Building a sustainable and just future means that we carry on our region’s agricultural heritage and work together to develop a strong food system that supports both people and natural resources.
Author of The Town That Food Saved
Friday, February 19, 7 pm
Ford Memorial Chapel, Allegheny College
“Author of the critically acclaimed “The Town That Food Saved”, Ben Hewitt , a diversified, small-scale farmer, shows how regionalized agriculture and food production holds the potential to reinvigorate our bodies, communities, and economies. It is not merely a sense of physical well-being that emerges from a healthy food system, but a durable prosperity that does not depend on easy credit or cheap energy.
As the global economy continues to limp toward a future that can sometimes seem bleak and dispiriting, Hewitt delivers a message that is at once sobering and profoundly inspirational. We can heal our communities and the citizens within them; we have the power to put them on a path toward long-term health and stability. We know we need to change course. Ben Hewitt shows us how.”
Regional Food System Panel and Discussion
Saturday, February 20, 10:30am – 12pm
Lew Davies Community Center, 1034 Park Ave.
During this panel discussion, we will hear from leaders throughout the region who are working to make their own local food systems more sustainable, building their local economy through the agricultural industry, and making local and healthy foods more accessible. In addition to Ben Hewitt, we are excited to welcome the following panelists:
Emily is the General Manager at Tuscarora Organic Growers Cooperative, a farmer-owned co-op of over 45 certified organic family farmers in central PA. Prior to coming to Tuscarora, Emily apprenticed at New Morning Farm for four seasons, where she worked in the greenhouse, oversaw several crops from planting to harvest, and managed the stand at the Dupont Circle Farmers Market. In the three seasons of managing the market, she increased sales over 30% in that period. Emily went to undergrad at the University of Pittsburgh and has an MA in Environmental Policy from American University.
Sophia L. Buggs is the owner and operator of Lady Buggs Farm. She is reclaiming the sacred roots of farming through sustainable living in Youngstown, Ohio. Her mission is to Restore, Revamp and Revitalize her community while creating a loving urban homestead with her daughter, Passion. She has been sharing her wellness and farming information through gardening and cooking classes. Sophia holds a Masters of Education with a concentration in Curriculum and Instruction from American InterContinental University, a Bachelors of Science in Criminal Justice from Bethune Cookman University and a year of OJT Specialty Crop Apprenticeship through Goodness Grows.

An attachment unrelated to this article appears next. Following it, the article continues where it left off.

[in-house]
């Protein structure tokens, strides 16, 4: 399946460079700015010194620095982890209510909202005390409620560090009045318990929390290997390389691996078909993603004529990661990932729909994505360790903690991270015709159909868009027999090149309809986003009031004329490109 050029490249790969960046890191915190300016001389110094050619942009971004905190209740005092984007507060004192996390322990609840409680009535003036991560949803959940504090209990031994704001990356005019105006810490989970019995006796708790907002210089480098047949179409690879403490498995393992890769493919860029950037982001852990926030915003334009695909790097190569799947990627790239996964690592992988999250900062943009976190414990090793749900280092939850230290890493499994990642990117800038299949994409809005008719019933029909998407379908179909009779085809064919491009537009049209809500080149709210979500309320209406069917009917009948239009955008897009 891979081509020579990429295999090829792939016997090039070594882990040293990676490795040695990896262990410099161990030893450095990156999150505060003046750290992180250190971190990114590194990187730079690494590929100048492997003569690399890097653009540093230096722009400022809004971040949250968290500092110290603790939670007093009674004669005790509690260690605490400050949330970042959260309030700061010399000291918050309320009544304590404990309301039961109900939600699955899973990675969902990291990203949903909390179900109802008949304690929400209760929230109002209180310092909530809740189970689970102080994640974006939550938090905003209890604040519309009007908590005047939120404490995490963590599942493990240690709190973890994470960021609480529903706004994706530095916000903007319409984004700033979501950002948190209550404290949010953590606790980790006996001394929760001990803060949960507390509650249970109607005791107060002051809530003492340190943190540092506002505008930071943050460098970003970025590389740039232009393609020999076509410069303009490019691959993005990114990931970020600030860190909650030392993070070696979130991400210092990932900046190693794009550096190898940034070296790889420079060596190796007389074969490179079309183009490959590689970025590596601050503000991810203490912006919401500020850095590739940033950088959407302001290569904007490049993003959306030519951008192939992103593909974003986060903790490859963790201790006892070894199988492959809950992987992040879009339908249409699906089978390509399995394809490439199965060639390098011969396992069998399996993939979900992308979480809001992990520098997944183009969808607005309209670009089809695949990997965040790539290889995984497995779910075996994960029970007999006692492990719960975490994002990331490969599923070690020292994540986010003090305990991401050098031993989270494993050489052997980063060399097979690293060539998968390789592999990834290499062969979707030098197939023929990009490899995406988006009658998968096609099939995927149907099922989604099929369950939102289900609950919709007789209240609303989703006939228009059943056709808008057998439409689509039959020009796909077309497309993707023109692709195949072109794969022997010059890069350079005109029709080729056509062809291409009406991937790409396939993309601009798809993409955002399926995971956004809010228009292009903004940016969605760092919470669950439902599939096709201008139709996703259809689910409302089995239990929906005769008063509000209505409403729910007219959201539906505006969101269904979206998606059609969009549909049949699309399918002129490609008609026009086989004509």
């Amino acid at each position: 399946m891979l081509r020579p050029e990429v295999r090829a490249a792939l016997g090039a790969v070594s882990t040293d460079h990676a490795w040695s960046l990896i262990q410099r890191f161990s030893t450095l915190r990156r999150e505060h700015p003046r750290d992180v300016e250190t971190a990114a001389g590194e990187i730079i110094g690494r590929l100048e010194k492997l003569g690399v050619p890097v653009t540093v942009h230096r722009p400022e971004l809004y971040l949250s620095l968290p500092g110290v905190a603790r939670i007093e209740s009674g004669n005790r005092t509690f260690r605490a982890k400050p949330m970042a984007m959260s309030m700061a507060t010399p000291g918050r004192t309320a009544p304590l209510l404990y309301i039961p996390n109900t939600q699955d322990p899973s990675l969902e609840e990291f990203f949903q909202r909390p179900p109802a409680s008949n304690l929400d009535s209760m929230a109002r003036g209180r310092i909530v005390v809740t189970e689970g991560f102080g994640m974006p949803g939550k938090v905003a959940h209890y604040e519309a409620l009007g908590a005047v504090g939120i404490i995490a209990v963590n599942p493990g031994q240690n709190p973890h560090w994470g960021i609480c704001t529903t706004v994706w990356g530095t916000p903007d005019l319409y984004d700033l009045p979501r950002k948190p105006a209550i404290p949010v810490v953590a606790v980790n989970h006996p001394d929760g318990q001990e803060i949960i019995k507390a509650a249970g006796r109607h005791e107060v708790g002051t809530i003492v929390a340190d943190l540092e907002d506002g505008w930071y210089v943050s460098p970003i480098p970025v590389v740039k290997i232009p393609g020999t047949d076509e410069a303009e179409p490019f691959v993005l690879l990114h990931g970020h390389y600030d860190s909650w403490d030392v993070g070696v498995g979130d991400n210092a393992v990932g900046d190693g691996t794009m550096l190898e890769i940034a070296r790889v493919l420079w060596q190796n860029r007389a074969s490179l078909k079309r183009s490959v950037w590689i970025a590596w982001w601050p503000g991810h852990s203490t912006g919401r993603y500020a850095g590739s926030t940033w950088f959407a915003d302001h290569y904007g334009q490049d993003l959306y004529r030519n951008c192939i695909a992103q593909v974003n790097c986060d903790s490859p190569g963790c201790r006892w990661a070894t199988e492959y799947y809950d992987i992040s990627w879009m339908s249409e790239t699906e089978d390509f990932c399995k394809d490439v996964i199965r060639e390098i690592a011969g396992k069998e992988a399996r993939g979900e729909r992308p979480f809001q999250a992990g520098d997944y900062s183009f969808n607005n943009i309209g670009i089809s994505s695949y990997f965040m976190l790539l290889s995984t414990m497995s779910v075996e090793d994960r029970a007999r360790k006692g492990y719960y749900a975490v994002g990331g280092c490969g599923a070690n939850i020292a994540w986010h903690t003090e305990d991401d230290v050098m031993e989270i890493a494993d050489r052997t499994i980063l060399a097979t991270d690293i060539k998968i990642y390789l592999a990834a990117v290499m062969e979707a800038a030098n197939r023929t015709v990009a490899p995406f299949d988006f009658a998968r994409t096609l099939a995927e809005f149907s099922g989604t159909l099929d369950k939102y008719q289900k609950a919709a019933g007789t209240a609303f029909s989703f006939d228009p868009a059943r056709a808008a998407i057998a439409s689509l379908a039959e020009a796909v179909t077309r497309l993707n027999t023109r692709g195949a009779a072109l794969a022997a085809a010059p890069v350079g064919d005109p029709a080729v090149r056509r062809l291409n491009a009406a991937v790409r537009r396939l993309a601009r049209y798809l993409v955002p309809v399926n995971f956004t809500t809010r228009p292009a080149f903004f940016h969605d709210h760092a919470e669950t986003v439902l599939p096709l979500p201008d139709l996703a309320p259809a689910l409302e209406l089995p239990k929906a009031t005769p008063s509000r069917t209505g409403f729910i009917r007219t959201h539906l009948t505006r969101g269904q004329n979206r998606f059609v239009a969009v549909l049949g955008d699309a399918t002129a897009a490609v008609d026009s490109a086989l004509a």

Gianna works with the Lake to River Food Hub initiative in Youngstown, Ohio as General Manager for the Coop’s Online Market which showcases small farms and food-makers throughout the Northeast Ohio region. The main goal of this service is to connect consumers and institutions to the producers in a way that is convenient, consistent, and fair. Lake to River’s main message is to kindly reject the passive, anonymous consumption of processed food that large corporations routinely encourage.
Molly McHolme ’11
After graduating from Allegheny College in 2011, Molly moved to Pittsburgh and started in the Masters of Food Studies program at Chatham University. She joined Grow Pittsburgh in 2012 as a Garden Educator through AmeriCorps. Now a full-time staff member at Grow Pittsburgh, Molly is responsible for teaching gardening and cooking lessons and tending to the school gardens. While she entered this field with a deep love for Nature and was inspired by the potential for environmental healing from growing food sustainably, she is now most passionate about using agriculture as a means for self-sufficiency, empowerment, community-building, and dismantling deeply-rooted institutionalized injustices.
Register for the Year of Meadville Community Reading Series!
Leading up to Ben Hewitt’s visit, folks from all over the community will be reading The Town that Food Saved in small resident-led reading groups. Groups will run from January 18th to Ben’s visit on February 19th. Books will be provided free of charge to our first 30 registered participants. Interested? Sign up for a group here!